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Pocketmags Digital Magazines
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Pocketmags Digital Magazines

PROJECT LOOKS. MUSCLE. LONGEVITY

IMPROVING A 2012 LML DURAMAX
While the 2011-’16 Duramax has a decent-sized transmission cooler stuffed behind the bumper, in heavy towing situations in the heat of the summer, there is an advantage to a larger cooler with increased surface area and better placement for increased airflow across the core. The new Mishimoto trans cooler was designed to be the answer to every Allison’s excessive heating problems.

After a few months hiatus, Project LML is back for its final installment of the build. Over the last year and a half, this 2012 Silverado made quite the transformation, with everything from suspension and chassis improvements to horsepower upgrades under the hood. When the project was introduced in the March 2018 issue of Diesel World, the plan was to take a completely stock, highermileage LML Duramax and turn it into the ultimate daily driver with the versatility to tow whatever you needed, drive where ever you wanted, and do it all with unmatched performance and reliability.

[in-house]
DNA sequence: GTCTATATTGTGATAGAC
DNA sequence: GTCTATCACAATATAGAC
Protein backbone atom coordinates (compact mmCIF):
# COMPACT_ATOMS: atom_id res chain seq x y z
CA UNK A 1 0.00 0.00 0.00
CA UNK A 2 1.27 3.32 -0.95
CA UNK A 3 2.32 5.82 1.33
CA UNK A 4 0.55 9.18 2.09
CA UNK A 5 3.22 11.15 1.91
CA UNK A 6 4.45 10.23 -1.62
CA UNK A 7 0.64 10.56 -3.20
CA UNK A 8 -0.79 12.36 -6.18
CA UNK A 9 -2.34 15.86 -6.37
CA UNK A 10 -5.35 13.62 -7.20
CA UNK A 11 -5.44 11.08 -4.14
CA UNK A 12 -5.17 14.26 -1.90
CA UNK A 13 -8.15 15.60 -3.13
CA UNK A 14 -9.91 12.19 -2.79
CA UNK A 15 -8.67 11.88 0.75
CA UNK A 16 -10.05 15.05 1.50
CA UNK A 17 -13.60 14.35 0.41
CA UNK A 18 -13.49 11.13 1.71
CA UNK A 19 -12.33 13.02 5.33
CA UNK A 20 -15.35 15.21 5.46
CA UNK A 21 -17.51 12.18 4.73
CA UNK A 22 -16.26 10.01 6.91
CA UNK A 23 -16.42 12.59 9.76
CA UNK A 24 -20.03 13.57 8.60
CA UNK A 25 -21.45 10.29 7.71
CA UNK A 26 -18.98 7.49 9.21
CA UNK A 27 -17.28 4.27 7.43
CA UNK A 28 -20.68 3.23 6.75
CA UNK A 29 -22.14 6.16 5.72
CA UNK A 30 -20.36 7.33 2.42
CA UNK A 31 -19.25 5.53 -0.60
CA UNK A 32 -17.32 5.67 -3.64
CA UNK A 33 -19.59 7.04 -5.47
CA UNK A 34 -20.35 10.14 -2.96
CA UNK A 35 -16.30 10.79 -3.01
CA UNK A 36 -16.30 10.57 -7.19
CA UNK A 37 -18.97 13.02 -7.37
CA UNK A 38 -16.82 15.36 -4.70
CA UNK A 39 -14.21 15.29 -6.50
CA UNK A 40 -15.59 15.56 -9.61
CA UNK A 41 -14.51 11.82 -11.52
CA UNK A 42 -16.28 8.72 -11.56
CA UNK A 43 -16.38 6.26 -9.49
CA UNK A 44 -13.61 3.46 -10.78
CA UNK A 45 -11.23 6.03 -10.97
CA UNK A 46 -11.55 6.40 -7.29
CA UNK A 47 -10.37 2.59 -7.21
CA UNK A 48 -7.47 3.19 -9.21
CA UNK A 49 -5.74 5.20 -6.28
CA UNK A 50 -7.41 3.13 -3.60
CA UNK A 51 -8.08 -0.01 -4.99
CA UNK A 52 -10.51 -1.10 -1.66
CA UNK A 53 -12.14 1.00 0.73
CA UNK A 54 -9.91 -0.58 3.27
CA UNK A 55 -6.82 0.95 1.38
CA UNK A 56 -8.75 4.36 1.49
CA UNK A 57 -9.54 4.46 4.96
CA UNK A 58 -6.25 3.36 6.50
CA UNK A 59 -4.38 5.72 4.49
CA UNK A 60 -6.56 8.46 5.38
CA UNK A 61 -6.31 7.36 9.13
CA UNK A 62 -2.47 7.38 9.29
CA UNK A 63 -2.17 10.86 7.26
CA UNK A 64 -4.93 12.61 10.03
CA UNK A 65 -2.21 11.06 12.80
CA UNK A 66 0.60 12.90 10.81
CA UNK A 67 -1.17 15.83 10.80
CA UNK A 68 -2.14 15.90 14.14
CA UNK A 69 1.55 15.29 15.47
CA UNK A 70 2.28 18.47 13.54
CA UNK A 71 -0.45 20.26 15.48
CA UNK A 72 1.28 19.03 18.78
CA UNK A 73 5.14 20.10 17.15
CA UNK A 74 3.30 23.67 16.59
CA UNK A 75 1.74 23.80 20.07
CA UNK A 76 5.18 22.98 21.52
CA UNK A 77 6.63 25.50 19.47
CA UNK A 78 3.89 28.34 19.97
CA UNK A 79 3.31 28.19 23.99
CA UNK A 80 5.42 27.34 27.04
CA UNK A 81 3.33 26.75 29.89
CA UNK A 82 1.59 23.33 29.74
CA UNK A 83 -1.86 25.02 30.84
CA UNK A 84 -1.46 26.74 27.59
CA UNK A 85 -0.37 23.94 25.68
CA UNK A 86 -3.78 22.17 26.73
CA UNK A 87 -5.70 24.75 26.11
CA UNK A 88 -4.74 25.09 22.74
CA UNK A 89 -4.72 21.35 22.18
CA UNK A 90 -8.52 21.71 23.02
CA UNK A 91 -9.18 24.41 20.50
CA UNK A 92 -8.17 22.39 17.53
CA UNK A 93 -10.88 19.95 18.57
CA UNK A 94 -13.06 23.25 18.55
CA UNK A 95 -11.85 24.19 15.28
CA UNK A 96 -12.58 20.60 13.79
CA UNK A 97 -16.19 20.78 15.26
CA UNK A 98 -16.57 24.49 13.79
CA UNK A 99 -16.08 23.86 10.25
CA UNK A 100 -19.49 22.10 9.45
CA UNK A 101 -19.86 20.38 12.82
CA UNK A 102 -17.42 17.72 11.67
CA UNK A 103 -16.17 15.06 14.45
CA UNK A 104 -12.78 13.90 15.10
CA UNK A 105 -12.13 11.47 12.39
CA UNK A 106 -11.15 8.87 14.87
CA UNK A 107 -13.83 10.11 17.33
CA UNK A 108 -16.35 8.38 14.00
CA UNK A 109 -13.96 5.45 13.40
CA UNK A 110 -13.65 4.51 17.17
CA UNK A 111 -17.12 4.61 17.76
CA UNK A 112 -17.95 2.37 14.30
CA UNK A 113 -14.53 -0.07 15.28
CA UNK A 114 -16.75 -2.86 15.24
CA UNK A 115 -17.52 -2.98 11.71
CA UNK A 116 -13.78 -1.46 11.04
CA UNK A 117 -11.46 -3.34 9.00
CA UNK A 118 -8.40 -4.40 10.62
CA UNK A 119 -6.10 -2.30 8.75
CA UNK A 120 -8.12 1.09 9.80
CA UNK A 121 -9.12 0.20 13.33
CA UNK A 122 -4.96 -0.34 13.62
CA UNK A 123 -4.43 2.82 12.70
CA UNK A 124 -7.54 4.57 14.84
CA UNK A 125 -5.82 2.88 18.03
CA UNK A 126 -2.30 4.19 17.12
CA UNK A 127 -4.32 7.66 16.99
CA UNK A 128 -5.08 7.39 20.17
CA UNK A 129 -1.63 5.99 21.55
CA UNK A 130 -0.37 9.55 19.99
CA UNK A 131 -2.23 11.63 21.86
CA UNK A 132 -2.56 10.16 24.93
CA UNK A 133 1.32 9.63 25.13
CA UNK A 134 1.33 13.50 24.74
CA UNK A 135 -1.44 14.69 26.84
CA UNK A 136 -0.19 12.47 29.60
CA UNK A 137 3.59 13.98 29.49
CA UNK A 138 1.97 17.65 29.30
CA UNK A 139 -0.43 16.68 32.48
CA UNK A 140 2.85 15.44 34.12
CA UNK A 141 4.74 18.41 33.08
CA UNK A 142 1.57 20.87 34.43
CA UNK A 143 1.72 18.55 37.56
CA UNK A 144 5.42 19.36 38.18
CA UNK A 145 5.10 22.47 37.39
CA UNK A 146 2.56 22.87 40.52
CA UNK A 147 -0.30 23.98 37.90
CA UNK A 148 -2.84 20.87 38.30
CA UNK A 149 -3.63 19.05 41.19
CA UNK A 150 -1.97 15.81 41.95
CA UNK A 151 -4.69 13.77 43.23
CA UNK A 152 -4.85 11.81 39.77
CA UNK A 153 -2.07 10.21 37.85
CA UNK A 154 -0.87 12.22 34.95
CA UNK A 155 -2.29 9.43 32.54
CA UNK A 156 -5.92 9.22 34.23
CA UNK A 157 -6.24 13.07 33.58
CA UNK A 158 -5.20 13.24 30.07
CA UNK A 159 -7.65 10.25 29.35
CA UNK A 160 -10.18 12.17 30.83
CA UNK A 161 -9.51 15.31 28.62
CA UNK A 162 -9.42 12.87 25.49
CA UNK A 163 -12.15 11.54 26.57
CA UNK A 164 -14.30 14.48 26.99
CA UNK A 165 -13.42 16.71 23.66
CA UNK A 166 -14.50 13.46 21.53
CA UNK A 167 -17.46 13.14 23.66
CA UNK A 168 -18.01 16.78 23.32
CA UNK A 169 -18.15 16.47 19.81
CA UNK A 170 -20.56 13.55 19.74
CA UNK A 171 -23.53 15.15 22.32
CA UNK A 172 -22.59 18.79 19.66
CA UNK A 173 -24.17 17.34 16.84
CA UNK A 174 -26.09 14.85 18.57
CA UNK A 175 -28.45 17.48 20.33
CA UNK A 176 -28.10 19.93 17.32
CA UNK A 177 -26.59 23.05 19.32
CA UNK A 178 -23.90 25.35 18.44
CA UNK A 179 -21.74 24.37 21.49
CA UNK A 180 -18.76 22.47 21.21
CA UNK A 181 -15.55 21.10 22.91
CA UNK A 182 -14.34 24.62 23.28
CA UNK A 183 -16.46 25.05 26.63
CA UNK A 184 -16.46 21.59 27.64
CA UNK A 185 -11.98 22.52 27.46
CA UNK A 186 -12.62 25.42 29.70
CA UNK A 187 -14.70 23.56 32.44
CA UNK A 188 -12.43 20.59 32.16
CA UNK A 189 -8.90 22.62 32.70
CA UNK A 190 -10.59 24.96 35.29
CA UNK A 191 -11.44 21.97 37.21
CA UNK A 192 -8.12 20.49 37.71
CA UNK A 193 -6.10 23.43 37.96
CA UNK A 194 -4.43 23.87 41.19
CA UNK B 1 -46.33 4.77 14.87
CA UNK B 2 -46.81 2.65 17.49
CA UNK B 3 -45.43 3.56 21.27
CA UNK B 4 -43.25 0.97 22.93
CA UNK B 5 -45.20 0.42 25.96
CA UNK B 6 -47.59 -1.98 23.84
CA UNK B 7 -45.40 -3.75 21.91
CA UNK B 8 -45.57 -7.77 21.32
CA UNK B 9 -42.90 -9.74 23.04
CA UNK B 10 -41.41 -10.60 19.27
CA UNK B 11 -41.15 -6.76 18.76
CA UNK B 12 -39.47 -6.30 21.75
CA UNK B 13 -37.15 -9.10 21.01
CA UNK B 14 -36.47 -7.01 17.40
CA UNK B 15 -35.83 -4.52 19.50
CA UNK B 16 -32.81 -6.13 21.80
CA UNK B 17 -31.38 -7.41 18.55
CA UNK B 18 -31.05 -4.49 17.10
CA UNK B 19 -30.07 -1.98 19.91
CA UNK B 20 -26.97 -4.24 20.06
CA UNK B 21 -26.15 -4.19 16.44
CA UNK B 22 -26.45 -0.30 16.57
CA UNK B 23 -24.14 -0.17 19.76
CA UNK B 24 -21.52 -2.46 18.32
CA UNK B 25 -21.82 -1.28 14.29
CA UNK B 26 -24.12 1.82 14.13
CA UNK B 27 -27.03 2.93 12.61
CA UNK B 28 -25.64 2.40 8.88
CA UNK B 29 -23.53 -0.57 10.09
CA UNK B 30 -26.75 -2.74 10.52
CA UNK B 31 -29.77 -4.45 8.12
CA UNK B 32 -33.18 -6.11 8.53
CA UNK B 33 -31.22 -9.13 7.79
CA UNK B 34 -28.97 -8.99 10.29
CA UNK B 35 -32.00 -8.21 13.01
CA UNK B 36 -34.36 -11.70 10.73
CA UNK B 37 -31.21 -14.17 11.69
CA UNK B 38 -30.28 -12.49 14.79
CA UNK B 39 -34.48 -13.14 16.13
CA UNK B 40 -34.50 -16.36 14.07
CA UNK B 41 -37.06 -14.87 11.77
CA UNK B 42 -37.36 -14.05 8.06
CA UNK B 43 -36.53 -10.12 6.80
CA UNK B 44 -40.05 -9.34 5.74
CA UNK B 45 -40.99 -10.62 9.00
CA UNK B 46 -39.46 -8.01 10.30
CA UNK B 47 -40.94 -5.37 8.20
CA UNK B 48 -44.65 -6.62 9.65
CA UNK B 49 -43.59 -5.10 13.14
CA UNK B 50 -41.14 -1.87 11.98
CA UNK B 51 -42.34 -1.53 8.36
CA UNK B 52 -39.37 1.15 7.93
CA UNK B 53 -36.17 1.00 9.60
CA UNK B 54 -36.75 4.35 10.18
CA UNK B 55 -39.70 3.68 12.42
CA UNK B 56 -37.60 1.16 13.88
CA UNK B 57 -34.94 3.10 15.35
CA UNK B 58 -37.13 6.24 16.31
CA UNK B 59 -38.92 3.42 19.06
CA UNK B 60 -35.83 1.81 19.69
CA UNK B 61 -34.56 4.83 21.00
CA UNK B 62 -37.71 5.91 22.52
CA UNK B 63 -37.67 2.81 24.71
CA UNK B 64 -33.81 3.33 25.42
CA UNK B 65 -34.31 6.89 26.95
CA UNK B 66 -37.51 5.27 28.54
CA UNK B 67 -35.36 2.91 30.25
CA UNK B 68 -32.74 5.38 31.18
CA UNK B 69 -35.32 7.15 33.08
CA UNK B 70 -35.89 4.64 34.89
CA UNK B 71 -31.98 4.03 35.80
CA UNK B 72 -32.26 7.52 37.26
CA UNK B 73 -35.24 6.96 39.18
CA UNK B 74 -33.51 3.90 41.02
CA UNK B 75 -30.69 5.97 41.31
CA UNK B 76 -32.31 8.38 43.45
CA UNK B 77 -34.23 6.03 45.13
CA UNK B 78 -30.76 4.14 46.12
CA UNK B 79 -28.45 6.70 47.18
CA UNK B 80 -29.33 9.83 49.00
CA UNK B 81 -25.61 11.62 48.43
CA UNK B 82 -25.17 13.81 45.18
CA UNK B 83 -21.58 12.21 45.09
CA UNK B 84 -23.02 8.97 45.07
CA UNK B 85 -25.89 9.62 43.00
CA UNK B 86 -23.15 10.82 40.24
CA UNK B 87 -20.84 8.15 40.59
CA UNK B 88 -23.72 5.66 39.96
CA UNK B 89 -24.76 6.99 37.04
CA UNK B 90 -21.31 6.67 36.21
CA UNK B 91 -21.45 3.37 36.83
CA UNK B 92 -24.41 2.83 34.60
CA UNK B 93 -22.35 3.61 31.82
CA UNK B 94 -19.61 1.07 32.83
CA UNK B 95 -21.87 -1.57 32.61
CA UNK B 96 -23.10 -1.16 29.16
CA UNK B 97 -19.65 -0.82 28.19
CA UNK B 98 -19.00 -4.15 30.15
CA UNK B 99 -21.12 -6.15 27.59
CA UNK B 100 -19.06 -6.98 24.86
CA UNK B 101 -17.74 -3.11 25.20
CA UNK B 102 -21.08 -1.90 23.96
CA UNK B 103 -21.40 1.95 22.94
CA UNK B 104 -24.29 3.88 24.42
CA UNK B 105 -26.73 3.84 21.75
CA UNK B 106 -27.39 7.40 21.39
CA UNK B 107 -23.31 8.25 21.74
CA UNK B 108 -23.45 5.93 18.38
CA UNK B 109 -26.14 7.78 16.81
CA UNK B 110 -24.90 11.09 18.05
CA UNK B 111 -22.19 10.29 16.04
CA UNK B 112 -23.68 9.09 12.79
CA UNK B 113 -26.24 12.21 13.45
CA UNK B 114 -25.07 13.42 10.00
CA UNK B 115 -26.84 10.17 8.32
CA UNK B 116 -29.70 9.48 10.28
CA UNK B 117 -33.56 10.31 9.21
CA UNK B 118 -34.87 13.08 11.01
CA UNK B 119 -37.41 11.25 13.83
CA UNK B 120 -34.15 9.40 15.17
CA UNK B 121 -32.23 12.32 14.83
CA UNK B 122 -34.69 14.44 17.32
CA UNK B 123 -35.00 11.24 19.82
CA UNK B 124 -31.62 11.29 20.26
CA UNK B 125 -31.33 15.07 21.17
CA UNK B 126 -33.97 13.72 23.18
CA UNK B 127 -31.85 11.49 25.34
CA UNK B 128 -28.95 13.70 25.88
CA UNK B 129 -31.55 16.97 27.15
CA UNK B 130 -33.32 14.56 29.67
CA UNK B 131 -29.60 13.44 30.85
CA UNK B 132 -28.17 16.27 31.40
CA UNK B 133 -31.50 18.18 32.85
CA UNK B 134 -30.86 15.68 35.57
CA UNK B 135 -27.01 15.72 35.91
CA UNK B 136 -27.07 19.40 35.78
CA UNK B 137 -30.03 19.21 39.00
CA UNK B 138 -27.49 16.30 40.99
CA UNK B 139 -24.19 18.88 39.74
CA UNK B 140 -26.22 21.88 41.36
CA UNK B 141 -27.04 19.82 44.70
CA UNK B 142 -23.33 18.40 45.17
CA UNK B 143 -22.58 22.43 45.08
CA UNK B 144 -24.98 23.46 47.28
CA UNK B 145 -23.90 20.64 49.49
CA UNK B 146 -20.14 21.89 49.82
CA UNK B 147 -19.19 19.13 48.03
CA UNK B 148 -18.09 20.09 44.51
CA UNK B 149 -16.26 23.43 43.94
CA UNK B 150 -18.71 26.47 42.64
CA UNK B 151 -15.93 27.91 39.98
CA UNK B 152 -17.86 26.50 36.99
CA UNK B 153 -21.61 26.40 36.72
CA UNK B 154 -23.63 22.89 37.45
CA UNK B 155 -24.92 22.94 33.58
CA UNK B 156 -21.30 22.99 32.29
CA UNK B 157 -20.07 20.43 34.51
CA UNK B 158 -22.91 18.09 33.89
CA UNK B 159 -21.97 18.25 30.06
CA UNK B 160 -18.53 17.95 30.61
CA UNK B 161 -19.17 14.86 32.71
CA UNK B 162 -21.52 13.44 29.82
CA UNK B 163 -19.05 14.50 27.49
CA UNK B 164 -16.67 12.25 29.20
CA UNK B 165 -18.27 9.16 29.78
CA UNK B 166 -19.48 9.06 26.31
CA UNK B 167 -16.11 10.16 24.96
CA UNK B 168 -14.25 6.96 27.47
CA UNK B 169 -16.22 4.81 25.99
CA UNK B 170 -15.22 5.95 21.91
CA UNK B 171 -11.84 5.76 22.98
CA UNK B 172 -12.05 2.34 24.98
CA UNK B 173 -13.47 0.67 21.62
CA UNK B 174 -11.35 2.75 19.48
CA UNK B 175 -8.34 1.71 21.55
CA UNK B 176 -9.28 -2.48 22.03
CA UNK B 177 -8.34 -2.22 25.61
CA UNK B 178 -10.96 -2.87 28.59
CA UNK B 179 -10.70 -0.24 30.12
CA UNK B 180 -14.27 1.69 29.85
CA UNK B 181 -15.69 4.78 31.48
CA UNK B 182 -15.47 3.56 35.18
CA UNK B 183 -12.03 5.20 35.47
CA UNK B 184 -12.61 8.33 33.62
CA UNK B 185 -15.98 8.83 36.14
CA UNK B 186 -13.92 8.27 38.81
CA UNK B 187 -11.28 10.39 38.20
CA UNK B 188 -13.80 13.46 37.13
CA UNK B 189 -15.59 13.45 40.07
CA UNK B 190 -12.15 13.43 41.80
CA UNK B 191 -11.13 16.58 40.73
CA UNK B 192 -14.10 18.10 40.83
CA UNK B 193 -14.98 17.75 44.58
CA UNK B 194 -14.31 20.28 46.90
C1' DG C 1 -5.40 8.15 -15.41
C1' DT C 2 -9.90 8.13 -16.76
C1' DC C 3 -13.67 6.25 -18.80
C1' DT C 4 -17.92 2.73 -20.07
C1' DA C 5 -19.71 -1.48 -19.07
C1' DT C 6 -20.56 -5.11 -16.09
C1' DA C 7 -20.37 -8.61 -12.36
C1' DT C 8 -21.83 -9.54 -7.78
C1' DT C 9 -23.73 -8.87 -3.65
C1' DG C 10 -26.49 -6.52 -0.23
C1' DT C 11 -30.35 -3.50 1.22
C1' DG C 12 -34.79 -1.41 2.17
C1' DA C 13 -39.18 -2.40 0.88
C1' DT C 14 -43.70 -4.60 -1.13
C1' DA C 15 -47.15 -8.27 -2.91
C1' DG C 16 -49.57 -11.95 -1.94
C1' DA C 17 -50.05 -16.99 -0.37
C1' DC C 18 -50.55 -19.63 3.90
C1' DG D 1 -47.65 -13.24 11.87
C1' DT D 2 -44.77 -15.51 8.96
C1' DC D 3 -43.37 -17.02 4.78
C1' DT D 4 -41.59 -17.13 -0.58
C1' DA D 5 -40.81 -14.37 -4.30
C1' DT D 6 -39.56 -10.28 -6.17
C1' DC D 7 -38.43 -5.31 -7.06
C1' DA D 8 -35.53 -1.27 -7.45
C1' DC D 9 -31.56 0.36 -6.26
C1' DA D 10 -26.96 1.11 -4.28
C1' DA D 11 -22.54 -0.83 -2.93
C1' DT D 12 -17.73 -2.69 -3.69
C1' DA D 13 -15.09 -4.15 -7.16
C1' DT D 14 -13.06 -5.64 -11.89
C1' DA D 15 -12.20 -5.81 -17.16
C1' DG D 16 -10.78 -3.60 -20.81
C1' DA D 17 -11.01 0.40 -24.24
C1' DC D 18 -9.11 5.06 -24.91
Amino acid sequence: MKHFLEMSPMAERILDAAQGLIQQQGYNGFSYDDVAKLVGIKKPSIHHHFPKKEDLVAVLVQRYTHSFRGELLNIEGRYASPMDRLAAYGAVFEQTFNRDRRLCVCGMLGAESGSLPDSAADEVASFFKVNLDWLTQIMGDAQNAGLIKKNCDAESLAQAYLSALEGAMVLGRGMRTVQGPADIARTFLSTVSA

This month, it was time to focus on a few upgrades that had been skipped through the build but are still items any GM owner should contemplate when perfecting the longevity and overall reliability of a truck. Early on in the build we installed a Stage 3 leveling kit system from Kryptonite Products that included upper control arms, leveling keys, ball joints, and new Bilstein shocks. While all of that helped raise the truck up and kept proper CV angles and ball joint angles, we overlooked some key steering upgrades. With the addition of some heavier wheels and tires, we added some strain on the front end and knew the factory tie rods wouldn’t appreciate it if we ever had to use the four-wheel drive system. The GM independent front suspension has been notorious for bending or breaking tie rods in off-road situations or in sled pull/drag race competitions that require planting a bunch of power through the front tires. To prevent an issue that might leave us looking for a tow, the stock tie rods were replaced with the massive Kryptonite Death Grip Tie Rod package. The Death Grip tie rods use chromoly nickel heat-treated outer studs and steel inner-ball sockets for unmatched durability. The massive hexagon-shaped bodies are super strong and make it easy to install and adjust for proper alignment. Kryptonite also prides themselves with their USA-made products and lifetime warranty, meaning these will be the last set of tie rods you ever buy.

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